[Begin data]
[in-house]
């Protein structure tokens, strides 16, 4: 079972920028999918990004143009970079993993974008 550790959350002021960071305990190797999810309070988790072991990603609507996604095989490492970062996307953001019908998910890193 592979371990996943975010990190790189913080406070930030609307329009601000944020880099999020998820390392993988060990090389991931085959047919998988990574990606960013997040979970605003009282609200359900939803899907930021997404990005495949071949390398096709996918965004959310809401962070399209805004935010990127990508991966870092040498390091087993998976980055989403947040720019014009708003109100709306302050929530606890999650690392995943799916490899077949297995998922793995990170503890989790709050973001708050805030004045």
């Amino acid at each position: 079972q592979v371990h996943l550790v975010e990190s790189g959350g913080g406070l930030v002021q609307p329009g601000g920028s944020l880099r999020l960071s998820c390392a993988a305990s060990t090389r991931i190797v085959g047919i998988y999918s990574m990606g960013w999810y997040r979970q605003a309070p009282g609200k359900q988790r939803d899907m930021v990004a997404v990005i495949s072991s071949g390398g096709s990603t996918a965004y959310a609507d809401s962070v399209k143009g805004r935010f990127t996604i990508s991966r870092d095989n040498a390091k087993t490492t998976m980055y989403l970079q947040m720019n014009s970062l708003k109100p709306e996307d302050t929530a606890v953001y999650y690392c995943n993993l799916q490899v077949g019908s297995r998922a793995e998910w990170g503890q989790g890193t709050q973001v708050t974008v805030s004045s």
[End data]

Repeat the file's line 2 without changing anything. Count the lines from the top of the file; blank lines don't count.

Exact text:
């Protein structure tokens, strides 16, 4: 079972920028999918990004143009970079993993974008 550790959350002021960071305990190797999810309070988790072991990603609507996604095989490492970062996307953001019908998910890193 592979371990996943975010990190790189913080406070930030609307329009601000944020880099999020998820390392993988060990090389991931085959047919998988990574990606960013997040979970605003009282609200359900939803899907930021997404990005495949071949390398096709996918965004959310809401962070399209805004935010990127990508991966870092040498390091087993998976980055989403947040720019014009708003109100709306302050929530606890999650690392995943799916490899077949297995998922793995990170503890989790709050973001708050805030004045």